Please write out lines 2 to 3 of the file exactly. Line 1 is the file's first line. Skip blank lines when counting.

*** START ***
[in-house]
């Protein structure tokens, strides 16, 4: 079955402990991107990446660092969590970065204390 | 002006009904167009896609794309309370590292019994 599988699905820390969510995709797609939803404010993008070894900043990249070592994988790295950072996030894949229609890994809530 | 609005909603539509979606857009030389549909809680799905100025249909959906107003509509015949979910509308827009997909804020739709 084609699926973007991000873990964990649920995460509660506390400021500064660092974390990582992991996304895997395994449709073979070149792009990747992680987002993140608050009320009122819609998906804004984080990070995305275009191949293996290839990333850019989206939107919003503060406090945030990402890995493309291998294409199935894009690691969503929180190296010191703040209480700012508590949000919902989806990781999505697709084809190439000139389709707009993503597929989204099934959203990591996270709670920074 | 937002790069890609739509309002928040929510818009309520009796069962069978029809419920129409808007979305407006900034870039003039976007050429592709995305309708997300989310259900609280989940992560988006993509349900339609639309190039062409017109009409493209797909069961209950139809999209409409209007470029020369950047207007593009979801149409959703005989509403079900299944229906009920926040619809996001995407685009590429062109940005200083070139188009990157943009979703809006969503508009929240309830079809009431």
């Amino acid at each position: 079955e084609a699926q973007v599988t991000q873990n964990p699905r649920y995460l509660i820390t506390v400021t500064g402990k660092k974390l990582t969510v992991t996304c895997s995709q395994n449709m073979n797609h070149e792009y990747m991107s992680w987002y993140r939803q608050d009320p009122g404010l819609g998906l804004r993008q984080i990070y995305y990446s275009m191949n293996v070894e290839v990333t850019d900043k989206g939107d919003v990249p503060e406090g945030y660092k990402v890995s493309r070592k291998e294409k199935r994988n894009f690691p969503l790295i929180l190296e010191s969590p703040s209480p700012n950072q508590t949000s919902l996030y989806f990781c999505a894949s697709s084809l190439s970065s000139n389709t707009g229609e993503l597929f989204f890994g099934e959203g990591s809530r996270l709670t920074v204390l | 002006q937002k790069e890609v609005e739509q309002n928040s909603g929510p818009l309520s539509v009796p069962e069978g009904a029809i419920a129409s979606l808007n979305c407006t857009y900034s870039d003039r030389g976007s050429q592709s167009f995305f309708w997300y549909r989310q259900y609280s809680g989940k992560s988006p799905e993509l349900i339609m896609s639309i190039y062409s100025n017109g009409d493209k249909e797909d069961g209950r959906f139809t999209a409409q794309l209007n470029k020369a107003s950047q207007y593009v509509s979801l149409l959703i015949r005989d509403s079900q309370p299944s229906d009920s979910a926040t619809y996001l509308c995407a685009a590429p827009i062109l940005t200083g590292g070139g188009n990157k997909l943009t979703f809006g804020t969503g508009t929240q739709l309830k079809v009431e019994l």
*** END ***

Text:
């Protein structure tokens, strides 16, 4: 079955402990991107990446660092969590970065204390 | 002006009904167009896609794309309370590292019994 599988699905820390969510995709797609939803404010993008070894900043990249070592994988790295950072996030894949229609890994809530 | 609005909603539509979606857009030389549909809680799905100025249909959906107003509509015949979910509308827009997909804020739709 084609699926973007991000873990964990649920995460509660506390400021500064660092974390990582992991996304895997395994449709073979070149792009990747992680987002993140608050009320009122819609998906804004984080990070995305275009191949293996290839990333850019989206939107919003503060406090945030990402890995493309291998294409199935894009690691969503929180190296010191703040209480700012508590949000919902989806990781999505697709084809190439000139389709707009993503597929989204099934959203990591996270709670920074 | 937002790069890609739509309002928040929510818009309520009796069962069978029809419920129409808007979305407006900034870039003039976007050429592709995305309708997300989310259900609280989940992560988006993509349900339609639309190039062409017109009409493209797909069961209950139809999209409409209007470029020369950047207007593009979801149409959703005989509403079900299944229906009920926040619809996001995407685009590429062109940005200083070139188009990157943009979703809006969503508009929240309830079809009431």
């Amino acid at each position: 079955e084609a699926q973007v599988t991000q873990n964990p699905r649920y995460l509660i820390t506390v400021t500064g402990k660092k974390l990582t969510v992991t996304c895997s995709q395994n449709m073979n797609h070149e792009y990747m991107s992680w987002y993140r939803q608050d009320p009122g404010l819609g998906l804004r993008q984080i990070y995305y990446s275009m191949n293996v070894e290839v990333t850019d900043k989206g939107d919003v990249p503060e406090g945030y660092k990402v890995s493309r070592k291998e294409k199935r994988n894009f690691p969503l790295i929180l190296e010191s969590p703040s209480p700012n950072q508590t949000s919902l996030y989806f990781c999505a894949s697709s084809l190439s970065s000139n389709t707009g229609e993503l597929f989204f890994g099934e959203g990591s809530r996270l709670t920074v204390l | 002006q937002k790069e890609v609005e739509q309002n928040s909603g929510p818009l309520s539509v009796p069962e069978g009904a029809i419920a129409s979606l808007n979305c407006t857009y900034s870039d003039r030389g976007s050429q592709s167009f995305f309708w997300y549909r989310q259900y609280s809680g989940k992560s988006p799905e993509l349900i339609m896609s639309i190039y062409s100025n017109g009409d493209k249909e797909d069961g209950r959906f139809t999209a409409q794309l209007n470029k020369a107003s950047q207007y593009v509509s979801l149409l959703i015949r005989d509403s079900q309370p299944s229906d009920s979910a926040t619809y996001l509308c995407a685009a590429p827009i062109l940005t200083g590292g070139g188009n990157k997909l943009t979703f809006g804020t969503g508009t929240q739709l309830k079809v009431e019994l």